Eating In: Deanes at Queen's takeaway has me starting 2021 on the right note
Deanes at Queen’s
1 College Gardens
I’M STARTING early in an effort to will 2021 into being absolutely nothing like 2020. A day early, in fact, which maybe defeats the honestly very well thought out purpose.
But this, unlike actual science which should be left to (checks notes) scientists, isn’t a science.
It’s dinner. On New Year’s Eve. Collected from a restaurant and about to be finished off by me, having been started by a couple of top-of-their-game chefs. What could go wrong? There are still a few hours of 2020 left, so probably quite a lot.
One of the things that emerged from the fetid swamp that was last year was the ability to bring home food from even the swankiest restaurants and ‘prepare’ it yourself before dumping it on to mismatched plates and eating it in front of another episode of that thing about the girl playing the chess.
While writing this page every fortnight during lockdown, I generally shied away from reviewing these sorts of offerings, which was made a lot easier by having access to some genuinely outstanding takeaways.
But in the hope that doing something differently might nudge 2021 in a different direction, here is a review that rests in large part on my own ability to not make a hash of things. Really fancy things.
It’s also different because it was a one-off, a New Year’s Eve feast from Deanes in Belfast, collected from Deanes at Queen’s where they continue to offer weekend takeaway options on the more refined side of the eating-in ledger.
The regular fare is bistro classic from start to finish, but as Deanes at Queen’s has always managed, pulled off with rare expertise. So there’s goat’s cheese and beetroot salad, ham hock terrine, chateaubriand, baked cod.
But the New Year’s Eve box is also different because it’s part Deanes at Queen’s, part EIPIC, the Michelin-starred standard bearer of Michael Deane’s culinary empire.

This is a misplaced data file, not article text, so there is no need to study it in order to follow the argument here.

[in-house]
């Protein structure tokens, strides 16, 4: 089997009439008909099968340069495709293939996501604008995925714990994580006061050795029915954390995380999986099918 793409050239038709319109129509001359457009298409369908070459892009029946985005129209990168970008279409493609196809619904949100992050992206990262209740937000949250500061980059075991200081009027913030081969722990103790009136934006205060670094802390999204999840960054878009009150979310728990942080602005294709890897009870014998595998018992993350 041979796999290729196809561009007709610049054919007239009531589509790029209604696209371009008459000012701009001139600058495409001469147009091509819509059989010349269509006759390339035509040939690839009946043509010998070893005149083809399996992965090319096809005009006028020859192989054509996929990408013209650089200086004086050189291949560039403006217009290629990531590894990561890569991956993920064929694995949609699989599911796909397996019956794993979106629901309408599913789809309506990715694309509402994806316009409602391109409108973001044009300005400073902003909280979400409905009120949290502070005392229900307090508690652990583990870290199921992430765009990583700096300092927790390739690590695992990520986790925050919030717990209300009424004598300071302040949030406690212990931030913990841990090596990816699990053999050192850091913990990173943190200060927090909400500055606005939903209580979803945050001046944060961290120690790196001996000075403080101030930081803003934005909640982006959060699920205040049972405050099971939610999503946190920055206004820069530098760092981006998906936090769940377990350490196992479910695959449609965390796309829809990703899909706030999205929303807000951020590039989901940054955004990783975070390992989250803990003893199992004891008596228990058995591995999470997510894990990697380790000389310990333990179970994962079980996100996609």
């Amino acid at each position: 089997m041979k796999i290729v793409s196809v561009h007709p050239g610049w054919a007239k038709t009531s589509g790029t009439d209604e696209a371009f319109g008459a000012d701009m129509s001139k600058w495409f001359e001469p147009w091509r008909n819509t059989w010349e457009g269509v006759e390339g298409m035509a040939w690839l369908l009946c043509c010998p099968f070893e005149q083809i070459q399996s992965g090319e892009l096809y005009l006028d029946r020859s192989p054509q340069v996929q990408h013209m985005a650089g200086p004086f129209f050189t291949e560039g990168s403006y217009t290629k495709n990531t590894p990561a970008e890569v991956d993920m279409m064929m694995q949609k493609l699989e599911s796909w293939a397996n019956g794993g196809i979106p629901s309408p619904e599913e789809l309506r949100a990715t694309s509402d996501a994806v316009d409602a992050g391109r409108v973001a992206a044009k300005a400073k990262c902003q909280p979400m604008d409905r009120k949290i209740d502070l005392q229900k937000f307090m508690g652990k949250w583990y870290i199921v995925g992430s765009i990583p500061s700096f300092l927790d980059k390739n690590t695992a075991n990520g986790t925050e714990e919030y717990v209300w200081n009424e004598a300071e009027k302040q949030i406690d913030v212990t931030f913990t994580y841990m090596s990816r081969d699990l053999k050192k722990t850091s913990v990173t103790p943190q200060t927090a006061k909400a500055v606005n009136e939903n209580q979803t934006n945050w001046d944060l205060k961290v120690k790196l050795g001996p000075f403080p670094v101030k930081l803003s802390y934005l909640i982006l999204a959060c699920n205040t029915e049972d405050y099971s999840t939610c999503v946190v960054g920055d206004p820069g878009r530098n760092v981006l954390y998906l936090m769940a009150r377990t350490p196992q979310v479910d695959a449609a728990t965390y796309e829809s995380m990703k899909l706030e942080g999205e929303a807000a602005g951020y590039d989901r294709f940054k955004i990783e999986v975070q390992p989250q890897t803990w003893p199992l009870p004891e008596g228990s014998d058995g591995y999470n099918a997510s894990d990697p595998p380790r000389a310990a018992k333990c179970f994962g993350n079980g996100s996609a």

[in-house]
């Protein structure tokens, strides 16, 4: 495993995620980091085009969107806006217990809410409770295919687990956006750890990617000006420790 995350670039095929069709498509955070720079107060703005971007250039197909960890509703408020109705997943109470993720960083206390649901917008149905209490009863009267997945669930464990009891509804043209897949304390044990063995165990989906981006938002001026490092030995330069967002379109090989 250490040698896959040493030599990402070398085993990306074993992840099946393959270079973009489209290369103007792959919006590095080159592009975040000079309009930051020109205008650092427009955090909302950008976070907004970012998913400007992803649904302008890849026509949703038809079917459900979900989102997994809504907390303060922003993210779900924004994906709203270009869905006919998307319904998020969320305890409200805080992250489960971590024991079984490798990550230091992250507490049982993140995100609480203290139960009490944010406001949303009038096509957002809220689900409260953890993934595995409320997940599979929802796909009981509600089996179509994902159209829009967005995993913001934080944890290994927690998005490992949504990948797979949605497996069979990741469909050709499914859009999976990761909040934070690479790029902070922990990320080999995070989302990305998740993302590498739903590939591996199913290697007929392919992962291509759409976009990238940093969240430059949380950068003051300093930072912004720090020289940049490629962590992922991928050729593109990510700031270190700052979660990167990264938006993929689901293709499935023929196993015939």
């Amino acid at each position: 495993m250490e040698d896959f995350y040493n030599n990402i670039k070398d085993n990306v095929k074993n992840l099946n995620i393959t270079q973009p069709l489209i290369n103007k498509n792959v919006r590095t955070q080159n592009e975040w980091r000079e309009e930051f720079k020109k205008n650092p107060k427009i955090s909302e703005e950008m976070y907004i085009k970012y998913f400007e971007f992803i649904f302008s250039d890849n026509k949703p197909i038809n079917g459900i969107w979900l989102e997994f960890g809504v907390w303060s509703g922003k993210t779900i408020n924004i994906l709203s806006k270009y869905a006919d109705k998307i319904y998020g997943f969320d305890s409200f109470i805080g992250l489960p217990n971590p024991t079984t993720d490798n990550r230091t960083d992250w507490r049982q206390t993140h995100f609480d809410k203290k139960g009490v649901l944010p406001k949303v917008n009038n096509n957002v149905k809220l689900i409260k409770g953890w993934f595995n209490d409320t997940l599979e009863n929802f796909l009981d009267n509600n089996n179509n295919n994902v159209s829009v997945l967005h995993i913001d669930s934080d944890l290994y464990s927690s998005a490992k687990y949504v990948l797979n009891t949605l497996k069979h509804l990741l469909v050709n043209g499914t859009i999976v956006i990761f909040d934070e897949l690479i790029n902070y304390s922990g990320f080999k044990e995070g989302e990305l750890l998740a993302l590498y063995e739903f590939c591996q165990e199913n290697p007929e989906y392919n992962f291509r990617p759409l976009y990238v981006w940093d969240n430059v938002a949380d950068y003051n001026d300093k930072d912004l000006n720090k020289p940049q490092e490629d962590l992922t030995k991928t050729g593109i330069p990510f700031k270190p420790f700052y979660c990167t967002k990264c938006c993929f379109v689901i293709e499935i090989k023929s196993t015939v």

The five-course menu is a collaboration between Malachy McCafferty of Deanes at Queen’s and Alex Greene from EIPIC. But this isn’t just any collaboration, this is Under Pressure.
Speaking of which, I really need to figure out the timings for this main course. In truth, the main is the only part of the process that requires me to do much of anything.
It’s a beef sirloin and short rib, with truffle mash, maple squash puree, barbecued cabbage and carrots.
It’s a version of the Hogwarts feast Greene wowed the Great British Menu judges with last year and requires one oven, one pot and, if you really want, a microwave for the mash.
“NB... Chef recommends to cook in pot over hob.” I’ll maybe use the pot. The reason that this is the recommendation is that there is so much butter in the mash, overheating might cause it to split – and presumably flood your kitchen.
There’s also a generous amount of it. It is definitely a feast, both in quality and quantity, and the veg alone, the heady with-grated-truffle mash and the wedge of cabbage licked in a cheese sauce, feel decadent and celebratory. Everything does, which it should for just shy of £50 a head.
I take a picture of what I end up with, but it doesn’t do it justice, so I’m not going to show it to you. I also forget to sprinkle the smoked bone marrow crumb over the top until about halfway through but, despite my best efforts, a spectacular plate still emerges.
The rib falls apart with the sirloin managing almost the same trick. The depth of flavour everywhere is outrageous and extends to the starter and dessert, both from Deane’s at Queen’s, which required no more attention than not dropping on the floor on the way to the plate.
The chicken liver parfait is sweet and velvet-soft, while the chocolate and raspberry ruffle tart is equal parts intensely grown-up dessert and sitting on the sofa between Christmas and New Year inhaling the greatest sweets ever invented, like Brexit will take them away.
Of course, there are sweets here too, three petit fours, nestled on a bed of pearl barley in a takeaway carton, like little treasures washed up on a stony beach.
There’s cheese too: Young Buck – the blue star from Newtownards, and a sweet, nutty Comté from a bit further away than that, along with apple jelly and fennel crackers. But everything’s a cracker. And a treat, and something good to usher in a new year. Here’s hoping.
New Year’s Eve box x 2 – £99.90